Mild fatty liver is another name for grade 1 fatty liver disease. This happens when fat builds up in your liver. Too much fat in your liver, called hepatic steatosis, can keep it from working properly.

Receiving a diagnosis of grade 1 fatty liver disease is the first step — and the most important one — in working toward creating a treatment plan. Having a treatment plan in place can help you stop fat from building up before it becomes severe or untreatable.

Read on to learn more about the signs and symptoms of mild fatty liver disease, what causes this condition, and what treatments are available.

Mild fatty liver disease doesn’t usually cause symptoms.

One early sign of mild fatty liver disease may include abdominal bloating, especially in your upper right abdomen.

Over time, fat buildup in your liver can cause scarring of the liver tissue called liver fibrosis. Liver fibrosis can cause severe liver damage known as cirrhosis.

As cirrhosis progresses, you might start noticing symptoms like:

Some signs, such as gastrointestinal (GI) tract bleeding, may also be found during an upper endoscopy or colonoscopy.

Your liver is made of hepatic cells that help filter toxins from your bloodstream and keep your body functioning well. When too much fat builds up in your liver, these cells do not work properly or can be damaged. Over time, this damage can turn into cirrhosis (irreversible liver scarring).

Fatty liver disease that’s not related to alcohol is called metabolic dysfunction-associated steatotic liver disease (MASLD) or nonalcoholic fatty liver disease (NAFLD).

Many people have some level of normal fat buildup in their liver simply because of lifestyle factors and behaviors. Eating a high fat diet or smoking can cause mild fatty liver disease.

Fatty liver is also caused by drinking too much alcohol, a condition traditionally known as alcoholic fatty liver disease (AFLD).

Alcohol can damage hepatic cells and make liver scarring happen more quickly. This can lead to cirrhosis even if you have no other clear causes or risk factors of fatty liver disease.

Some of the most common risk factors for MASLD include:

Heavy drinking is the biggest risk factor for AFLD. According to the Centers for Disease Control and Prevention (CDC), heavy drinking is defined as 8 to 15 drinks or more per week, depending on your sex assigned at birth, male or female.

Some research also suggests that mutations in your PNPLA3 gene can affect your risk.

Mild fatty liver disease doesn’t usually cause complications if it’s treated.

If the condition gets worse, you may notice complications like:

Over time, untreated fatty liver disease can progress and cause liver scarring and cirrhosis that cannot be treated. At this point, you may need a liver transplant to help your body function properly.

Untreated cirrhosis can be fatal if you’re not able to get a liver transplant.

Contact a doctor if you’re experiencing fatigue, jaundice, or atypical swelling in your arms, legs, hands, or feet.

You may also want to contact a doctor if you have a family history of liver disease, such as hereditary hemochromatosis.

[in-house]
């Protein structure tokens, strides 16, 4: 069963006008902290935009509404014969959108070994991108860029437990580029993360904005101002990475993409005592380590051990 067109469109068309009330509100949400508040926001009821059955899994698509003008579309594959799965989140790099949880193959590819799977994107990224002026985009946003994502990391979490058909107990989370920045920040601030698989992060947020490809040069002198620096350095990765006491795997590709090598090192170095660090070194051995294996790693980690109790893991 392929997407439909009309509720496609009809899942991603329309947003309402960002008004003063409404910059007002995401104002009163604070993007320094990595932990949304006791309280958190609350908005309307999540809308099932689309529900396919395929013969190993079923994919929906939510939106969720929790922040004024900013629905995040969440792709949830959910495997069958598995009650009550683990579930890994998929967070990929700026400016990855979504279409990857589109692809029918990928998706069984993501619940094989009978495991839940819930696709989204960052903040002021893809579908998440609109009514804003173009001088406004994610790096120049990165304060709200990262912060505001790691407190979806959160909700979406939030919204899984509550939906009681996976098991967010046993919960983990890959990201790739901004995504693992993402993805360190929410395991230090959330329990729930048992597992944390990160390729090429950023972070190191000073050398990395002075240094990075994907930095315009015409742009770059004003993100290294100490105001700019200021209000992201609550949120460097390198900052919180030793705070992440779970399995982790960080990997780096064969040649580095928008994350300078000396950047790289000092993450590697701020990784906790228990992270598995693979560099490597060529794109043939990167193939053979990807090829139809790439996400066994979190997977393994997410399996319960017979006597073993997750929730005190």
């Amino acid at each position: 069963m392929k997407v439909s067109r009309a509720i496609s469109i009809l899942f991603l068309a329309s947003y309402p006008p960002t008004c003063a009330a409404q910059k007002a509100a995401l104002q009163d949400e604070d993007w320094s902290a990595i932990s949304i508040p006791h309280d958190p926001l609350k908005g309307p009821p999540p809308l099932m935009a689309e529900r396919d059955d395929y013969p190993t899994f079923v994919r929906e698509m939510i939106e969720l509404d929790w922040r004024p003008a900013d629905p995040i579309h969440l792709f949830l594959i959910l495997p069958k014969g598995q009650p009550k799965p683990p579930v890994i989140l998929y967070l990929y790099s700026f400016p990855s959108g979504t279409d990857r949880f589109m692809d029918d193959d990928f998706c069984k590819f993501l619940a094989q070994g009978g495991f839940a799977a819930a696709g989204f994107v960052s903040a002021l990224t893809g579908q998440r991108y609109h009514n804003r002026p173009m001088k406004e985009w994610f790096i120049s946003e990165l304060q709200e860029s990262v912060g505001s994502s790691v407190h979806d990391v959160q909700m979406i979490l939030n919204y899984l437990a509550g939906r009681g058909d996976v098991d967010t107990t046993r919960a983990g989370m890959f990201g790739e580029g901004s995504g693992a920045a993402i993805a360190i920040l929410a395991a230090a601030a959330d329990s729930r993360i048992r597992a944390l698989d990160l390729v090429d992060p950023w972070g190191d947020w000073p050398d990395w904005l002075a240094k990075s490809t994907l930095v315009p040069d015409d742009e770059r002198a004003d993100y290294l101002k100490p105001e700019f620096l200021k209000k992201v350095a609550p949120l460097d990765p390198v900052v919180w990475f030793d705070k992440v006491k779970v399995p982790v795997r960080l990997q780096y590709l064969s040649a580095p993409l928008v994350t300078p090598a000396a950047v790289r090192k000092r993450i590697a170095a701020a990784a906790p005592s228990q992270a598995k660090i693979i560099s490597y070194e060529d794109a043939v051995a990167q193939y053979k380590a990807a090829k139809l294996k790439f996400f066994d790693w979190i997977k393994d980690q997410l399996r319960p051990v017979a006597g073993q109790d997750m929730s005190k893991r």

You may be able to treat fatty liver disease by making some lifestyle changes, such as:

  • drinking less alcohol or not drinking at all
  • drinking more water
  • maintaining a moderate weight
  • staying physically active, such as regularly exercising, at least 30 minutes a day
  • making dietary changes, such as consuming less fat, sugar, and salt
  • stopping liver toxic drugs that may increase fat buildup in the liver if your doctor recommends it

Here are some of the best ways to prevent mild fatty liver disease.

  • drinking little to no alcohol
  • maintaining a moderate weight
  • following a dietary plan low in saturated and trans fats, which supports a healthy liver
  • managing your cholesterol and blood sugar levels to keep them within healthy ranges
  • getting at least 30 minutes of physical activity, such as regularly exercising, per day or most days
  • taking vitamin E supplements only if your doctor recommends supplementation, as it can interact with certain medications or lead to serious complications

Here are some of the most frequently asked questions about mild fatty liver disease.

What stage is mild fatty liver disease?

Liver disease is measured in three grades, with grade 1 being the mildest and grade 3 being the most severe. Fibrosis is measured in four stages, with stage 1 being mild and stage 4 being cirrhosis. Mild fatty liver disease is both grade 1 and stage 1 fatty liver disease.

Should I worry about mild fatty liver?

Mild fatty liver doesn’t usually cause any symptoms or complications you should worry about. But if fat buildup continues, fatty liver can cause severe and dangerous symptoms. If you receive a diagnosis of mild fatty liver, ask your care team how you can prevent the condition from progressing.

Can mild fatty liver disease go away?

Mild fatty liver disease doesn’t usually go away on its own. But you can take steps to prevent it from getting worse or to reverse liver disease. Avoiding or limiting alcohol and high fat foods, and managing conditions such as obesity and diabetes can help reduce your risk of more severe forms of fatty liver disease.

Mild fatty liver disease is typically easy to treat if it’s diagnosed before fat builds up to higher levels in your liver.

It’s important that you speak with a doctor if you notice jaundice or swelling, or if you have a family history of liver disease.